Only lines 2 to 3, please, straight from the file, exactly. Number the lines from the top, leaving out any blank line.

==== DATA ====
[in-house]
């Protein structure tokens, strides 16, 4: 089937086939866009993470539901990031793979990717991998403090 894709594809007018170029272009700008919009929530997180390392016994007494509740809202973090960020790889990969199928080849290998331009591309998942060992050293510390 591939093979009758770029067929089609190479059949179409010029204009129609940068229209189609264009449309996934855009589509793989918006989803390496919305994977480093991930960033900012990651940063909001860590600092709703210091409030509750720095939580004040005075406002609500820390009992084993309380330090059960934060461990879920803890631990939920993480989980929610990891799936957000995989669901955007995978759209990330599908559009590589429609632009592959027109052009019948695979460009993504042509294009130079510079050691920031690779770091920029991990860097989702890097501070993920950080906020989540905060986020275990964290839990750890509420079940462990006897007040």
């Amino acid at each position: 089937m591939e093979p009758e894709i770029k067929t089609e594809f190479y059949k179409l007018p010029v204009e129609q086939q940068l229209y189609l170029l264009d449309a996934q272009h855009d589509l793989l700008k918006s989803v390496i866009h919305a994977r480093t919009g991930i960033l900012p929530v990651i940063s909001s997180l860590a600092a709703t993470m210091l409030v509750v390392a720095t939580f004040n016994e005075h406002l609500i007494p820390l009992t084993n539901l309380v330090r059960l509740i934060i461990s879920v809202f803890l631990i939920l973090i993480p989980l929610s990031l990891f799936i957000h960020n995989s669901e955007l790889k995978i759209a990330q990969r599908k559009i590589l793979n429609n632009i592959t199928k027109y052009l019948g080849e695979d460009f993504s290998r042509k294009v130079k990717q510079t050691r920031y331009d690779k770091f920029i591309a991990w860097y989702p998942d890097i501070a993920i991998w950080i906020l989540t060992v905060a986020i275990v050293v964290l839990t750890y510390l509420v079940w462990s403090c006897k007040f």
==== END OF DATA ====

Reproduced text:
């Protein structure tokens, strides 16, 4: 089937086939866009993470539901990031793979990717991998403090 894709594809007018170029272009700008919009929530997180390392016994007494509740809202973090960020790889990969199928080849290998331009591309998942060992050293510390 591939093979009758770029067929089609190479059949179409010029204009129609940068229209189609264009449309996934855009589509793989918006989803390496919305994977480093991930960033900012990651940063909001860590600092709703210091409030509750720095939580004040005075406002609500820390009992084993309380330090059960934060461990879920803890631990939920993480989980929610990891799936957000995989669901955007995978759209990330599908559009590589429609632009592959027109052009019948695979460009993504042509294009130079510079050691920031690779770091920029991990860097989702890097501070993920950080906020989540905060986020275990964290839990750890509420079940462990006897007040």
């Amino acid at each position: 089937m591939e093979p009758e894709i770029k067929t089609e594809f190479y059949k179409l007018p010029v204009e129609q086939q940068l229209y189609l170029l264009d449309a996934q272009h855009d589509l793989l700008k918006s989803v390496i866009h919305a994977r480093t919009g991930i960033l900012p929530v990651i940063s909001s997180l860590a600092a709703t993470m210091l409030v509750v390392a720095t939580f004040n016994e005075h406002l609500i007494p820390l009992t084993n539901l309380v330090r059960l509740i934060i461990s879920v809202f803890l631990i939920l973090i993480p989980l929610s990031l990891f799936i957000h960020n995989s669901e955007l790889k995978i759209a990330q990969r599908k559009i590589l793979n429609n632009i592959t199928k027109y052009l019948g080849e695979d460009f993504s290998r042509k294009v130079k990717q510079t050691r920031y331009d690779k770091f920029i591309a991990w860097y989702p998942d890097i501070a993920i991998w950080i906020l989540t060992v905060a986020i275990v050293v964290l839990t750890y510390l509420v079940w462990s403090c006897k007040f």